Name: Lara Kordic
Employer: Herself (www.sosuccinct.com)
Interests: reading, walking, yoga, travel, young adult fiction (writing it), magazines (reading them and maybe starting one someday), history, media, and the history of media.
Favorite quote: “Grammar is the piano I play by ear. All I know about grammar is its power.” –Joan Didion
To explain this, Kordic says: "Ideally, an editor should know her grammar backwards and forwards, but, as I used to tell my ESL students, I can’t tell you why it’s right. I just know it’s right. And yes, I real ized pretty quickly that teaching was not the career for me!
What's your job?
Lara Kordic runs a very small (as in one-person) business called SO Succinct Editorial Services. Her company provides an array of writing and editing services for academic, educational, corporate, and creative industries. “I edit everything from sci fi novellas to ethnographic field studies to first year English papers,” says Kordic. “I write mostly promotional stuff – website and brochure copy, slogans and press releases.”
How do you spend a work day?
Working for an “extremely diverse clientele” makes every day different for Kordic, and new assignments can often pop up at the last minute. She says that three-quarters of her jobs are booked less than a week in advance. This is a job that keeps you on your toes. “Obviously, this means I have to be extremely organized and stay connected at all times,” she says.
Like cappuccinos? Setting her own work environment and schedule lets Kordic work from home and cafes that have access to the Internet. Most people communicate with her through email, but clients will occasionally want to meet to go over more detailed projects in face-to-face meetings.
How did you find this job?
“To make a very long story short, I had just completed my master’s degree, was finishing up a writing contract and applying for every publishing job that I could find,” says Kordic. “It’s a tough field to get into, though, and I didn’t want there to be any gaps in my resume.”
She is not kidding. Publishing was bad enough before this
year’s recession, but now there are even less jobs available for those budding
wordsmiths. I was just talking to a former colleague today who worked at a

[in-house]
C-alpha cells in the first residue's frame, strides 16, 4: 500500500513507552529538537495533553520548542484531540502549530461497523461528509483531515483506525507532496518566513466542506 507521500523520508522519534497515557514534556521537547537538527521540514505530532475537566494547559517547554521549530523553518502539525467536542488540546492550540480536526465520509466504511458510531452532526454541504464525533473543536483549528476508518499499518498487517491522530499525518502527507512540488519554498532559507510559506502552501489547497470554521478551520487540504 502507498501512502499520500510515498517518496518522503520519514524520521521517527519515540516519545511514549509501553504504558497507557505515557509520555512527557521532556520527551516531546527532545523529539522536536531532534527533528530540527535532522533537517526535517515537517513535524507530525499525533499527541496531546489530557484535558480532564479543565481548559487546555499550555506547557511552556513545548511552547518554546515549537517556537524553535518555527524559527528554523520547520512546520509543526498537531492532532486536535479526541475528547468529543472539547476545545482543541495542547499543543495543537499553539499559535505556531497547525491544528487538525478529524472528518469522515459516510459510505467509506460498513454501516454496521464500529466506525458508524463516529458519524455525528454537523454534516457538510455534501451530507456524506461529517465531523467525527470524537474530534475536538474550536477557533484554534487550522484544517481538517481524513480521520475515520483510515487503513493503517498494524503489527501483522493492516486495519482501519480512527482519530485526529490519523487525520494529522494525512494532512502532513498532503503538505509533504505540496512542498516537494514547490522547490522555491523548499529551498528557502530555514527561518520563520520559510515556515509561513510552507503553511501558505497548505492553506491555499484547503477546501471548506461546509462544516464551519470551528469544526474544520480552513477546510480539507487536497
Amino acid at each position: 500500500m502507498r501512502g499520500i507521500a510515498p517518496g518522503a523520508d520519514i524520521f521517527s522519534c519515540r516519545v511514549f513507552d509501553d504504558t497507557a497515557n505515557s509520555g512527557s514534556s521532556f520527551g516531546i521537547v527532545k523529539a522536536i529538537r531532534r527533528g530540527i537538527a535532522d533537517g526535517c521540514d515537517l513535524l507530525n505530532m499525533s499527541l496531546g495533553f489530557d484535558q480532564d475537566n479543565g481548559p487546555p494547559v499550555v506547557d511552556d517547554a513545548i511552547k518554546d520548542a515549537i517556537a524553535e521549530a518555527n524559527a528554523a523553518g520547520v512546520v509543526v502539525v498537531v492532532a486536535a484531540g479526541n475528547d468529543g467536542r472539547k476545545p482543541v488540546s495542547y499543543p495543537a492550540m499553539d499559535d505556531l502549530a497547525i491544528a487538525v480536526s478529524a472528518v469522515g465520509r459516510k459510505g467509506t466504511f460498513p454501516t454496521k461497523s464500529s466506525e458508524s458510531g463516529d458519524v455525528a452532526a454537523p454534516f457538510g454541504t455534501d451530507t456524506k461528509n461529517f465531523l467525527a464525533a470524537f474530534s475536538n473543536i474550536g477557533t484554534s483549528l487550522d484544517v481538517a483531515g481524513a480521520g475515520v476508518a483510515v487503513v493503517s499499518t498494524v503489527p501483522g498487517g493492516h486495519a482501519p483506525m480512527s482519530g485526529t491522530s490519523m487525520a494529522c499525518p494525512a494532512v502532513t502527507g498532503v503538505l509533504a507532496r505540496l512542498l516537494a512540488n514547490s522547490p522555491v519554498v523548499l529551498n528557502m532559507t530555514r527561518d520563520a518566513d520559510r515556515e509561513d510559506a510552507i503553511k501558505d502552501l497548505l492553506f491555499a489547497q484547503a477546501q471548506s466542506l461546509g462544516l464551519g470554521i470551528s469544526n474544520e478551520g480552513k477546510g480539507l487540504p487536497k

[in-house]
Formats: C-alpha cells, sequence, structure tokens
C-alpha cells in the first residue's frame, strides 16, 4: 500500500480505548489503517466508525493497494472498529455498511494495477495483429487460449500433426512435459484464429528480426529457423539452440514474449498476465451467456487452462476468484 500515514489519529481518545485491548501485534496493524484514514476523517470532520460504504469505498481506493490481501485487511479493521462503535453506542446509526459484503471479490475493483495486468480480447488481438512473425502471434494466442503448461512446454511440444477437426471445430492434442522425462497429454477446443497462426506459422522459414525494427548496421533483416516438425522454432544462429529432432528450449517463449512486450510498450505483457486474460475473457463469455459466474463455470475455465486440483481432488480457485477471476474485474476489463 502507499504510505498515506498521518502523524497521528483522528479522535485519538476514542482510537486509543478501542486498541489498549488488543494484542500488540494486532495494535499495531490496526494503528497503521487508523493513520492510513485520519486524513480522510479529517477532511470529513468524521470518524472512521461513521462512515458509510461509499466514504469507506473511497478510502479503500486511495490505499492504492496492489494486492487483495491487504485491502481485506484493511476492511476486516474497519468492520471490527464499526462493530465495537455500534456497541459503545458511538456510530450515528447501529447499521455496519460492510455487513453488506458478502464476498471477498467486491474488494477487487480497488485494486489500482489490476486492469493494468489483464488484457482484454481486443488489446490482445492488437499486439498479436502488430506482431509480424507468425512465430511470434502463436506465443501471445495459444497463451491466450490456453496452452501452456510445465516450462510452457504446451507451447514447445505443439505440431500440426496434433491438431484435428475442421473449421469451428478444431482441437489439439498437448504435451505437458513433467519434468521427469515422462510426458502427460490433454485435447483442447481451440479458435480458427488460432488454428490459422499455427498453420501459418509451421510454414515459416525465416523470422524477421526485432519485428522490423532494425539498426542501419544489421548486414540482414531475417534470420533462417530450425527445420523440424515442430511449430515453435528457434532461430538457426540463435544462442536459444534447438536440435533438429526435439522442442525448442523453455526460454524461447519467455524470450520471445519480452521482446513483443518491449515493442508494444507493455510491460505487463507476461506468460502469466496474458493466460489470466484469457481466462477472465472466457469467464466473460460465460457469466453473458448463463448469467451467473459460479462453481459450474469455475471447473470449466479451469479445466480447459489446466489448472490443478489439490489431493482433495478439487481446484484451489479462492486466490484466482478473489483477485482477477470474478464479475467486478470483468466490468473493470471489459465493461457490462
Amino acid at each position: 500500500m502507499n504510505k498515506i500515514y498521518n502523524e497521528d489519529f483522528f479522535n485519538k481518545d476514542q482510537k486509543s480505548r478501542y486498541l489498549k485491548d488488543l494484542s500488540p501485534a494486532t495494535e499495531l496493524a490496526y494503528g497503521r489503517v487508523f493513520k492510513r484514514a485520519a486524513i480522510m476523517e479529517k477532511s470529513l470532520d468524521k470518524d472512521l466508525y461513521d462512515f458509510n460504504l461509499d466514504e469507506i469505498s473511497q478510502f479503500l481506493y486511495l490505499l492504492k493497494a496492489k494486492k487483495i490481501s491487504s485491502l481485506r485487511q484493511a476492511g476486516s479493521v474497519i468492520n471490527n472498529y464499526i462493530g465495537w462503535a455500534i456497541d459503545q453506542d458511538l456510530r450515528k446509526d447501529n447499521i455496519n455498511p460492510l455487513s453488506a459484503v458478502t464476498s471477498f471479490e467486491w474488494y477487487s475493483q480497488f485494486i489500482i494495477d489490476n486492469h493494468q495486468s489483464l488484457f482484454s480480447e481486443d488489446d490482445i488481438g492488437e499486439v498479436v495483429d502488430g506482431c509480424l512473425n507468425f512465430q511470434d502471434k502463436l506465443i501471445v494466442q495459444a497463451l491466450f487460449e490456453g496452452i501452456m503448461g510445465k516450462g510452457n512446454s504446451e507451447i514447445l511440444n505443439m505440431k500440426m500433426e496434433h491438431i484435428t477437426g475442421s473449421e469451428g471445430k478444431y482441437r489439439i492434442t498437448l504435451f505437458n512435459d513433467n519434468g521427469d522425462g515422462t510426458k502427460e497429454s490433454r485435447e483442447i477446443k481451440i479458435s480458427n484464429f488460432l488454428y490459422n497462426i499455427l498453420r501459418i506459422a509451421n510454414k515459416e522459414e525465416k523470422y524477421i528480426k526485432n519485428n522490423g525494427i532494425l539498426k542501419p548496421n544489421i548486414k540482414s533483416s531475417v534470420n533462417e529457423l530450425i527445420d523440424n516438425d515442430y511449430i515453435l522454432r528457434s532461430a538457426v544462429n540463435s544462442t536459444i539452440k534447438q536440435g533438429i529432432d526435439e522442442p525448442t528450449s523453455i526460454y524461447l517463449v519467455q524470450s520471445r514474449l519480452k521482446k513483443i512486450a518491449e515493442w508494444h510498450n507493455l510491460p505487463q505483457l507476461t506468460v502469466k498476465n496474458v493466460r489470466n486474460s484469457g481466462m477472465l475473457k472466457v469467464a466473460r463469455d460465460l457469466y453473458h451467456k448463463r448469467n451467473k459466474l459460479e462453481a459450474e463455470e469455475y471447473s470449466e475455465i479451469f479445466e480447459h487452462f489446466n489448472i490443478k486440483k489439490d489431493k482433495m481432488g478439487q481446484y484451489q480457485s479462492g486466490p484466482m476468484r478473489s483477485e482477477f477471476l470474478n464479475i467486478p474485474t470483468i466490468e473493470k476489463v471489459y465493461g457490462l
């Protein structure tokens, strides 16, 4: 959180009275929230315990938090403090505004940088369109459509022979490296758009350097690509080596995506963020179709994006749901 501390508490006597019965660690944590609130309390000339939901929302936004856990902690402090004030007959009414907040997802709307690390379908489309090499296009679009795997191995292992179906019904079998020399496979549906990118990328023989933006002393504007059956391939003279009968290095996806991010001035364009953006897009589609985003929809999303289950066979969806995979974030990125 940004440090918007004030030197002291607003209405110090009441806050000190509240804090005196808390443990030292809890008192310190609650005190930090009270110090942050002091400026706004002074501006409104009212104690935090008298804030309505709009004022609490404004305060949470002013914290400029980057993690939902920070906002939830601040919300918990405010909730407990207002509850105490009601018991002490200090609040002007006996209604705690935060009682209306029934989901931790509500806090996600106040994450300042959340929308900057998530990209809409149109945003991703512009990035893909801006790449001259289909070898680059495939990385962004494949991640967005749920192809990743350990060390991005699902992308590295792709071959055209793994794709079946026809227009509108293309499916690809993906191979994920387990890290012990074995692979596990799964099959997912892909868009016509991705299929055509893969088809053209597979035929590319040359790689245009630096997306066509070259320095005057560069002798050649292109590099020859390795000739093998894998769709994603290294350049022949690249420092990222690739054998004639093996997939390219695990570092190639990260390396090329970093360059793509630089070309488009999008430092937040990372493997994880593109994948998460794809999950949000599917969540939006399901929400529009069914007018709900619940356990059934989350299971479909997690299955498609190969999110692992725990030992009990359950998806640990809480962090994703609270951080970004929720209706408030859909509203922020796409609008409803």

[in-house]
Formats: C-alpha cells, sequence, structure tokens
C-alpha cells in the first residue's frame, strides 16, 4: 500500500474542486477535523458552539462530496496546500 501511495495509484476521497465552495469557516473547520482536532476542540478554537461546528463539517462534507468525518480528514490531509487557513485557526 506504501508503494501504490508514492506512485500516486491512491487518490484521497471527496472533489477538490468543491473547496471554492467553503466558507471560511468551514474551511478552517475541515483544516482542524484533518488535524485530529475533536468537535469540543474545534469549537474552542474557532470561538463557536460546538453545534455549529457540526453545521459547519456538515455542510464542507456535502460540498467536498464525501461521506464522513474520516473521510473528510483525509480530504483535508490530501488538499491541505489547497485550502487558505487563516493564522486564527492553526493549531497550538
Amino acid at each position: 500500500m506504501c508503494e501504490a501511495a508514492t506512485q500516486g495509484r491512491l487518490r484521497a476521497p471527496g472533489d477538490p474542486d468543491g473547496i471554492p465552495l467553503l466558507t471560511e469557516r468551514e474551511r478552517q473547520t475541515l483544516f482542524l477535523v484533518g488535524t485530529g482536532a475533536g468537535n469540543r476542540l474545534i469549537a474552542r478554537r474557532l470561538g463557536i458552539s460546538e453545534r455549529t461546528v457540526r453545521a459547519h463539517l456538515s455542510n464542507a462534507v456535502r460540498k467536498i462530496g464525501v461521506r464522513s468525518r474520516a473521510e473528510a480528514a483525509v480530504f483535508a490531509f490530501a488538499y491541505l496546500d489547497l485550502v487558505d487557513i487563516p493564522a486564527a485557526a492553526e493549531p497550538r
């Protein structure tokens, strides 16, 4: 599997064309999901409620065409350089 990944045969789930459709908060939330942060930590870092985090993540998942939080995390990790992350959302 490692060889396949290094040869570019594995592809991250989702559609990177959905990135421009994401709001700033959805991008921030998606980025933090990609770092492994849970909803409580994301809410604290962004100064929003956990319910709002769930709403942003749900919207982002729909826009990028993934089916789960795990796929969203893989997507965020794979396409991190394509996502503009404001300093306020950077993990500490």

major publishing house in New York. She described the publishing industry in New York City as “cut throat” with bosses can be extremely demanding. According to one blogger, now working as a literary agent in the Big Apple, “Serious work - full-time work at a publishing house
as an editorial assistant, with health and dental benefits - usually requires
either an "in" (your uncle works there) or a year's experience.”
But if this is a field you are looking to go into, be encouraged that there are
ways to get in. Starting out in unpaid internships will likely be part of the bargain.
Kordic’s unfruitful job search eventually led to personal inspiration. With the right follow through, she was able to fashion together her freelance editing career. She thought of the name SO Succinct which led to her creating a group on the social networking site, facebook. From there she printed flyers to advertise at her local university, library and community center. The turnaround was lightning fast and, within a week, she had clients. “A couple of months later I had a website, a fancy set of business cards and a steady stream of work,” says Kordic. “Of course I’m making it sound ridiculously simplistic. I must say that starting my business was the easy part. Maintaining and developing it is a constant challenge.”
What's the best part?
When you are setting your own hours, you have got to love what you do. “I wouldn’t be doing this if I didn’t love working with words and language,” says Kordic. “There is something deeply satisfying about removing all the clutter from someone’s written work and discovering a strong, genuine statement or idea.” The job also led to discovering an interest in working with fiction.
“Admittedly, I do kind of miss the security of getting a
regular pay cheque every two weeks. I have busy months and slow months, and
they are not always predictable no matter how much effort I put into marketing.
It all evens out in the end, but I could do without the stress!”
What special skills are required?
Kordic calls the freelance way of life “a very straightforward, clean way of doing business.” But running a one-person show is also a solitary career that requires organization, multi-tasking and time management skills, and a lot of self-promotion. You are your own boss, as well as your own secretary, marketing coordinator, and bookkeeper.
In addition, being an expert
editor requires a precise sculptor’s hand when it comes to writing: “You need
to be good with language, obviously, and it helps if you read a lot, but there
is much more to it than that, including attention to detail, an ability to weed
through wordiness and jargon, and awareness of audience,” says Kordic. She
recommends acquiring formal training and obtaining certificates or degrees. “I
went the Master’s of Publishing route, but there are plenty of courses and
diploma programs out there that will give you a strong skill basis,” says
Any lingo or jobspeak that you can share?
“First and foremost, it is crucial to know the difference between proofreading, copy editing, stylistic editing, substantive editing, developmental editing, and rewriting – and to make sure your clients know the difference, too. Secondly, familiarize yourself with the format and language of standard freelance editorial contracts. I strongly recommend drawing up a contract for any project of 50 pages or more.”
Where to study publishing: